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Edith Wharton Presentation

Transcript: Wharton's main theme in her writing was the conflict between society and one's individual self. The climax of the story usually came near the end, creating a long anticipated build up and a quick finish. Birth of Writing Career She began publishing a volume of short stories at around this time title The Touchstone. The novels, The Valley of Decision and Sanctuary were published in 1902 and 1903. Her next novel was also a well-known novel called The House of Mirth which was published in 1905 In 1907, Wharton moved permanently back to France and divorced her husband in 1912 because of his mental problems. Ethan Frome, which is well-known as her best work, was published in 1911. Quick Facts Edith Wharton War-Time Stories By Ife Babatunde Putilzer Prize for The Age of Innocence Putilzer Prize The Old Maid play rendition Legion of Honor for World War I services First woman to earn an honorary degree from Yale Unviersity “Keeping Up with the Joneses” is said to be a famous phrase about Edith Wharton’s wealthy family. The idiom means to strive to match one's neighbors in spending and social standing. Born as Edith Newbold Jones on January 24, 1862 in New York, New York, her prominent lifestyle led to many of her best works. Wharton stayed in Paris during World War I doing relief work that won her a Cross of the Legion of Honor. In the novel, Fighting France, published in 1915, she describes her experience during the war. The most well-known of her war stories, Xingu and Other Stories, was published in 1916. Other novels published were The Marne (1918), and A Son at the Front (1923). During this time she also published The Age of Innocence (1920) which won her a Pulitzer Prize. Themes in Her Literature Wharton was working on a novel, The Buccaneers, at the time of her death. The unfinished novel was published in 1938, and a version completed by author Marion Mainwaring was published in 1993. Wharton had many influential ancestors, including Ebenezer Stevens who participated in the Boston Tea Party. Written over 50 pieces of literature Accomplishments 1.Blackall, Jean Franz. "The Sledding Accident in Ethan Frome." Studies in Short Fiction 21.2 (Spring 1984): 145-146. Rpt. in Children's Literature Review. Ed. Tom Burns. Vol. 136. Detroit: Gale, 2008. Literature Resource Center. Web. 3 Mar. 2013. 2.Bloom, Harold. Edith Wharton's The Age of Innocence: Bloom Notes. 1st edition. 1. Broomall: Chelsea House Publishers, 1999. 11-13. Print. 3.Howe, Irving. Edith Wharton. EngleWoods Cliff: Prentice-Hall Inc., 1962. 1-89. Print. 4.Moss, Joyce, and George Wilson. Literature and Its Times. 5th edition. 2. Detroit, New York, Toronto, London: Library of Congress, 1999. 125-129. Print. 5.Reuben, Paul P. "Chapter 7: Edith Wharton." PAL: Perspectives in American Literature- A Research and Reference Guide. http://www.csustan.edu/english/reuben/pal/chap7/wharton.html). 6.Shuman, R. Baird. Great American Writers: Twentieth Century. 12. New York: Marshall Cavendish Corporation, 2002. 1611-1628. Print. 7."Wharton, Edith 1862-1937." American Decades. 2001. Encyclopedia.com. 4 Mar. 2013<http://www.encyclopedia.com>. Early Life Born in to a well-known and wealthy family, she was educated in her home and was an enthusiastic reader. While learning in private, she began writing poetry which was published in the Atlantic Monthly in 1880. She wedded Edward Wharton, a rich Boston banker, at 23 years old. Wharton began to pursue her career in writing after being bored with her social life, and troubled about her husband’s ill mental and physical health. Her family was full of disapproval of the idea. In 1899, she moved to Lenox, Massachusetts and found many literary associates.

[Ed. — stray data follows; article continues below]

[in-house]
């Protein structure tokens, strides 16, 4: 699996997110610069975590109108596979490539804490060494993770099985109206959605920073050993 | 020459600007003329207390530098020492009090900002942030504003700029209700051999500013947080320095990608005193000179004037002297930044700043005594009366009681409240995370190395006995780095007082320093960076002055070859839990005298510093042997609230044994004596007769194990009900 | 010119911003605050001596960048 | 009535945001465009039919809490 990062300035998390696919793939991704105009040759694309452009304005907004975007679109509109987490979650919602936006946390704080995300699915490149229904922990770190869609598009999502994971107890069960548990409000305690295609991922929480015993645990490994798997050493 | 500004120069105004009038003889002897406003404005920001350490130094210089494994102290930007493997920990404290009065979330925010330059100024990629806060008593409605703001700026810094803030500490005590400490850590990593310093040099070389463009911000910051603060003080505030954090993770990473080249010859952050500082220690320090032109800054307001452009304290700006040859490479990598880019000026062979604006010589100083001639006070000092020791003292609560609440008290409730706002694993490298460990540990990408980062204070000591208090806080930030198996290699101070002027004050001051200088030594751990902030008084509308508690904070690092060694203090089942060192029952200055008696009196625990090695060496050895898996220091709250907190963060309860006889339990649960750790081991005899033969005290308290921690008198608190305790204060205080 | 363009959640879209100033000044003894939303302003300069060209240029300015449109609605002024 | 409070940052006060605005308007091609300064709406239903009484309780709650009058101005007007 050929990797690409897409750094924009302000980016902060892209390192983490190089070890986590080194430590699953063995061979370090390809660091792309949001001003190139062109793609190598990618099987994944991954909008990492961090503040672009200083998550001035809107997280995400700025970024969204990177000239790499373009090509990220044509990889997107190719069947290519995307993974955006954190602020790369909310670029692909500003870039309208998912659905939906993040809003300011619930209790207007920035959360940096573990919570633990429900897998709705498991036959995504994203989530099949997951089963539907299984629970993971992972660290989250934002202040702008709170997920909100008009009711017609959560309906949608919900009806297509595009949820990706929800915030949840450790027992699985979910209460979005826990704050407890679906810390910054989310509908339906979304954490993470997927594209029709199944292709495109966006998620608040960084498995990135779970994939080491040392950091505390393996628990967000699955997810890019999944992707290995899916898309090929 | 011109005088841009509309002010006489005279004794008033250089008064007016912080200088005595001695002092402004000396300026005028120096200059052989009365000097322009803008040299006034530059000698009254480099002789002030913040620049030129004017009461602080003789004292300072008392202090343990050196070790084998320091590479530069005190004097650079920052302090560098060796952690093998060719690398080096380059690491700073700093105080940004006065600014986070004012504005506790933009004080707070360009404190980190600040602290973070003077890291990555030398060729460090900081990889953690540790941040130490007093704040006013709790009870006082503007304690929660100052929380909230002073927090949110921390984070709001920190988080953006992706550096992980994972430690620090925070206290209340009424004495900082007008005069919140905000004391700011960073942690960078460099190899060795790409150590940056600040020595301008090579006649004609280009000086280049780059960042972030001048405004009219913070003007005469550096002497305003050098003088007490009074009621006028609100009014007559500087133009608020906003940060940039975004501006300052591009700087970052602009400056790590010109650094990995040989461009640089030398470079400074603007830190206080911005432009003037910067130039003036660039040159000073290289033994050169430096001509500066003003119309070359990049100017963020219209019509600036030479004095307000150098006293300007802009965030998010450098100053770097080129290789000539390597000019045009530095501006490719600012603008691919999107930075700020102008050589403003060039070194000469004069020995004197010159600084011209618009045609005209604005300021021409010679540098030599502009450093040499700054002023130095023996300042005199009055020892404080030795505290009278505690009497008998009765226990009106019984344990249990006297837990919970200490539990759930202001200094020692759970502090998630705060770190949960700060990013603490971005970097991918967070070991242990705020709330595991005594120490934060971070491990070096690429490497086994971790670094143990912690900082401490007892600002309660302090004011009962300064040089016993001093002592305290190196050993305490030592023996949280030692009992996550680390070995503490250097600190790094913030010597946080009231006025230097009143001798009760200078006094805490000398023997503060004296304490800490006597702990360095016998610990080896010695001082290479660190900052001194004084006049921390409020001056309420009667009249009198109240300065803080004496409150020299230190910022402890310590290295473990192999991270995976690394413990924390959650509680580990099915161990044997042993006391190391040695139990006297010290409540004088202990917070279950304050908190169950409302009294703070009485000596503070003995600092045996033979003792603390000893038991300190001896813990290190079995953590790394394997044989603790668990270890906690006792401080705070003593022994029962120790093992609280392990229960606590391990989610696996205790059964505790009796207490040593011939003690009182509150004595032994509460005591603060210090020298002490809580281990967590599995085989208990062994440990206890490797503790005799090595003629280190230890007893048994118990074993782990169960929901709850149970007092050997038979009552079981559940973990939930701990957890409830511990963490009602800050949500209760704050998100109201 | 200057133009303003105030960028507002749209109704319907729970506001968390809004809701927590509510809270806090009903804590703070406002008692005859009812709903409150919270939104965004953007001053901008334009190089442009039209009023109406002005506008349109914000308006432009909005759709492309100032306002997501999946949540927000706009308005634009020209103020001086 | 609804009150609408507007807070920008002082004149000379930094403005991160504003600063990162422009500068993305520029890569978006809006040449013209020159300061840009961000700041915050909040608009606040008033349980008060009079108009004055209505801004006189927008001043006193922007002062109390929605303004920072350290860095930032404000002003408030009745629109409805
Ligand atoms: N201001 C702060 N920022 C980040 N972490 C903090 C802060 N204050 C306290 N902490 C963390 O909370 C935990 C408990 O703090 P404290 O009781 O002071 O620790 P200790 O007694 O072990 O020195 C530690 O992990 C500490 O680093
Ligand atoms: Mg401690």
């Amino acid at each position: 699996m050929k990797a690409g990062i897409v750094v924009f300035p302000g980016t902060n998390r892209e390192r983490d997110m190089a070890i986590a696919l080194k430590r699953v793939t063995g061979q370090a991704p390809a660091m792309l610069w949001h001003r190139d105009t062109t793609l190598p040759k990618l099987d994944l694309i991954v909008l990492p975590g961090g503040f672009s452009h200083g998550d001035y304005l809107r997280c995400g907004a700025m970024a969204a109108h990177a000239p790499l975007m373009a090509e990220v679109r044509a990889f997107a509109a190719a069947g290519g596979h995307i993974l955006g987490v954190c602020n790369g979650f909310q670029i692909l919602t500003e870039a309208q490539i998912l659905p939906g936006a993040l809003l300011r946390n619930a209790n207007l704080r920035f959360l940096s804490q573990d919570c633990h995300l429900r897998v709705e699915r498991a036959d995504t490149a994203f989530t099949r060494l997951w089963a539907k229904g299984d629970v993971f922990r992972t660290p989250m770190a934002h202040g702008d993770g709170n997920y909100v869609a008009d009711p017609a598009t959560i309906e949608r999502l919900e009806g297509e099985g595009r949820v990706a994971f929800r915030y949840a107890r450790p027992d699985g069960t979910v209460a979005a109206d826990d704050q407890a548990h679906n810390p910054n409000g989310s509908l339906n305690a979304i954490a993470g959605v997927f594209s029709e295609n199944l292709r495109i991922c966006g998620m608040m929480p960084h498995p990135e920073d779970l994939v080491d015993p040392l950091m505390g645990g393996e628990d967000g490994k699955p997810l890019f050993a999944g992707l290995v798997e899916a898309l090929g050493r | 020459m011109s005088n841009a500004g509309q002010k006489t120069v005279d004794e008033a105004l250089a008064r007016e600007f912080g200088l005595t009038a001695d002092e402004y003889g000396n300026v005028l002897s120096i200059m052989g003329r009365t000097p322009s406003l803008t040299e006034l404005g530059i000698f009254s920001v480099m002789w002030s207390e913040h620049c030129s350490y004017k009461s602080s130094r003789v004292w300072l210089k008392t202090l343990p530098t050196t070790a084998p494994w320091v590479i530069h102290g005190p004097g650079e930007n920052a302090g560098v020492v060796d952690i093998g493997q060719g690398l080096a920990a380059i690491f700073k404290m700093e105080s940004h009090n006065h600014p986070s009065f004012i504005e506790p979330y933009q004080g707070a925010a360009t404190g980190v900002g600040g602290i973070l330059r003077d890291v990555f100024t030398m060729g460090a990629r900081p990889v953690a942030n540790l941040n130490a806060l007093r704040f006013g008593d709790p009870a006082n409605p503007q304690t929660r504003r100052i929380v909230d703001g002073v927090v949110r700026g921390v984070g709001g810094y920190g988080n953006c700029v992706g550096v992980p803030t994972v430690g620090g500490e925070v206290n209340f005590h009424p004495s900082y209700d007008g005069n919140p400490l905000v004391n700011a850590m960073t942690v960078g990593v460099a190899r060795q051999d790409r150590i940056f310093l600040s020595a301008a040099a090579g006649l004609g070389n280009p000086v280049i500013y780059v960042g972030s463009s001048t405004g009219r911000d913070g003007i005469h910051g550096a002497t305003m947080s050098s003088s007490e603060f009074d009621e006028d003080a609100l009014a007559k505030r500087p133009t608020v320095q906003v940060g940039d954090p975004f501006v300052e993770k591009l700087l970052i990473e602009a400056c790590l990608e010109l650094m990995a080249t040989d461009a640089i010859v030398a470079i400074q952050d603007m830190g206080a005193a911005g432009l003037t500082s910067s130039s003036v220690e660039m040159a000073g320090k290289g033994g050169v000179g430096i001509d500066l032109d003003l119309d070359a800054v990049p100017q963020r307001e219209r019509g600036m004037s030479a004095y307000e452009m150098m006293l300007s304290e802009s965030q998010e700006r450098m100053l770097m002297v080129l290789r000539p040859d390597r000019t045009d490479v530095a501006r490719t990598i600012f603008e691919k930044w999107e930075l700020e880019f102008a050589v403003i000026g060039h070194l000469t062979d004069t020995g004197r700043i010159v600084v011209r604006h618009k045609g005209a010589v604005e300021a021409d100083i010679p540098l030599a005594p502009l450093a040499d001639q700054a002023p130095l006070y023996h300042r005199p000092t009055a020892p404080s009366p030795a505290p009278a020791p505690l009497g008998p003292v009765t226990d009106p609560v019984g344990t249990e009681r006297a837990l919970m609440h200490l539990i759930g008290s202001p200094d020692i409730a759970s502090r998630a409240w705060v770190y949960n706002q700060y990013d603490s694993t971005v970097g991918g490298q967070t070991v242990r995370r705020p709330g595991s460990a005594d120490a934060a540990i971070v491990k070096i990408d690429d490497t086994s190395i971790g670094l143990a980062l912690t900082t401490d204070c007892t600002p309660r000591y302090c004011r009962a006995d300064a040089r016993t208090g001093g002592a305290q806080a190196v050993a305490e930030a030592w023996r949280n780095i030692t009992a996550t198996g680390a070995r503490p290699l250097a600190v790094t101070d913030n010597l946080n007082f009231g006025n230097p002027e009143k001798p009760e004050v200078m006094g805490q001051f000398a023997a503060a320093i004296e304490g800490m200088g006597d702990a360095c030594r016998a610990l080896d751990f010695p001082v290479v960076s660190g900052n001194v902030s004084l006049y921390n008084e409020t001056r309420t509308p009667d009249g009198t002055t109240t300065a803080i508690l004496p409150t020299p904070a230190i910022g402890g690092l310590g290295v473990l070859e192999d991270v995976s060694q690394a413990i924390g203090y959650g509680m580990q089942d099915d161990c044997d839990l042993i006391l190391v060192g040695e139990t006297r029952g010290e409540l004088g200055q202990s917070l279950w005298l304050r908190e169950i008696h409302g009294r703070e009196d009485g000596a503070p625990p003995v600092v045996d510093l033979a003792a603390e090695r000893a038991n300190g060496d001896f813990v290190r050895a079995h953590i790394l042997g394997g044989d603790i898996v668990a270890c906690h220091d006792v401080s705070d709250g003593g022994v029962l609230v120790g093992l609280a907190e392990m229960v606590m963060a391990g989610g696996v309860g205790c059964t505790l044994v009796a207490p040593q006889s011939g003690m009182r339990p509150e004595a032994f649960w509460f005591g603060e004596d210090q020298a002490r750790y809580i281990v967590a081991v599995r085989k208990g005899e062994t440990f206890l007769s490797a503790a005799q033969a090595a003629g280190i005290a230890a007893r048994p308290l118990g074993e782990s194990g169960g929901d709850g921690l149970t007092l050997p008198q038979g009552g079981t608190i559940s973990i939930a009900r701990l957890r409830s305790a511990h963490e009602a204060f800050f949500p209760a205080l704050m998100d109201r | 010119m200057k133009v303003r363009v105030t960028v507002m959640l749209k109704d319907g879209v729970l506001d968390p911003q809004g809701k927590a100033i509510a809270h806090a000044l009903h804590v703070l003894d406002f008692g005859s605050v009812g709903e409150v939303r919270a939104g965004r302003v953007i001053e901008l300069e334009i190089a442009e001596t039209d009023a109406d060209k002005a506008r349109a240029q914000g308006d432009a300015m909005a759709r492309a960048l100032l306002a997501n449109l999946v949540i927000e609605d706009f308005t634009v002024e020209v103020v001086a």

Edith Wharton Presentation

Transcript: Analytic Philosophy - Gottlob Frege, G. E. Moore, and Bertrand Russell Transcendentalism - Ralph Waldo Emerson, Henry David Thoreau, John Muir, Margaret Fuller, and Amos Bronson Alcott Famous Works born as Edith Newbold Jones in New York City on January 24, 1862 well-known and wealthy family published in the Atlantic Monthly in 1880 anonymously moved to Lenox, Massachusetts and published The Valley of Decision and Sanctuary in 1902 and 1903, The House of Mirth published in 1905 wedded Edward Wharton, a rich Boston banker, at 23 years old. affair with Morton Fullerton in 1908 divorced her husband in 1912 because of his mental problems stayed in Paris during World War I doing relief work - Fighting France, published in 1915 and Xingu and Other Stories published The Age of Innocence (1920) which won her a Pulitzer Prize. Edith Wharton dies at Pavillon Colombe, France in 1937 Citations Edith Wharton Three Major Events Pulitzer Prize for The Age of Innocence Putilzer Prize for The Old Maid play rendition Legion of Honor for World War I services First woman to earn an honorary degree from Yale Unviersity Artistic Movements Realism - Courbet Impressionism - Monet Post-Impressionism - Van Gogh Fauvism and Expressionism - Matisse Novels The Touchstone, 1900 The Valley of Decision, 1902 Sanctuary, 1903 The House of Mirth, 1905 Madame de Treymes, 1907 The Fruit of the Tree, 1907 Ethan Frome, 1911 The Reef, 1912 The Custom of the Country, 1913 Summer, 1917 The Marne, 1918 The Age of Innocence, 1920 (Pulitzer Prize winner) The Glimpses of the Moon, 1922 A Son at the Front, 1923 Old New York, 1924 The Spark (The 'Sixties), 1924 The Mother's Recompense, 1925 Twilight Sleep, 1927 The Children, 1928 Hudson River Bracketed, 1929 The Gods Arrive, 1932 The Buccaneers, 1938 Fast and Loose, 1938 (first novel, written in 1876–1877) Wharton was working on a novel, The Buccaneers, at the time of her death. The unfinished novel was published in 1938, and a version completed by author Marion Mainwaring was published in 1993 Wharton had many influential ancestors, including Ebenezer Stevens who participated in the Boston Tea Party. The idiom, "Keeping up with the Joneses" is said to have originated from Wharton's family means to strive to match one's neighbors in spending and social standing •The House of Mirth, 1905 •Ethan Frome, 1911 •The Age of Innocence, 1920 (Pulitzer Prize winner) •The Buccaneers, 1938 1.Blackall, Jean Franz. "The Sledding Accident in Ethan Frome." Studies in Short Fiction 21.2 (Spring 1984): 145-146. Rpt. in Children's Literature Review. Ed. Tom Burns. Vol. 136. Detroit: Gale, 2008. Literature Resource Center. Web. 3 Mar. 2013. 2.Bloom, Harold. Edith Wharton's The Age of Innocence: Bloom Notes. 1st edition. 1. Broomall: Chelsea House Publishers, 1999. 11-13. Print. 3."Edith Wharton." Encyclopædia Britannica. Encyclopædia Britannica Online. Encyclopædia Britannica Inc., 2013. Web. 04 Mar. 2013. <http://www.britannica.com/EBchecked/topic/641481/Edith-Wharton>. 4.Howe, Irving. Edith Wharton. EngleWoods Cliff: Prentice-Hall Inc., 1962. 1-89. Print. 5.Moss, Joyce, and George Wilson. Literature and Its Times. 5th edition. 2. Detroit, New York, Toronto, London: Library of Congress, 1999. 125-129. Print. 6.Reuben, Paul P. "Chapter 7: Edith Wharton." PAL: Perspectives in American Literature- A Research and Reference Guide. http://www.csustan.edu/english/reuben/pal/chap7/wharton.html). 7.Shuman, R. Baird. Great American Writers: Twentieth Century. 12. New York: Marshall Cavendish Corporation, 2002. 1611-1628. Print. 8."Wharton, Edith 1862-1937." American Decades. 2001. Encyclopedia.com. 4 Mar. 2013<http://www.encyclopedia.com>. 9."Wharton, Edith." Compton's by Britannica. Encyclopædia Britannica Online School Edition. Encyclopædia Britannica, Inc., 2013. Web. 4 Mar. 2013.<http://school.eb.com/all/comptons/article-9277719>. 10."Wharton, Edith." Feminism in Literature: A Gale Critical Companion. Ed. Jessica Bomarito and Jeffrey W. Hunter. Vol. 6: 20th Century, Authors (H-Z). Detroit: Gale, 2005. 495. Gale Virtual Reference Library. Web. 5 Mar. 2013. Philosophical Movements Edith Wharton Trivia: Writing Style By Ife Babatunde 1. February 3, 1870: The Fifteenth Amendment 2. March 11 – March 14, 1888: The Great Blizzard of 1888 3. July 28, 1914 - November 11, 1918: World War I theme = conflict between society and one's individual self climax of the story usually occured near the end, creating a long, anticipated build up and a quick finish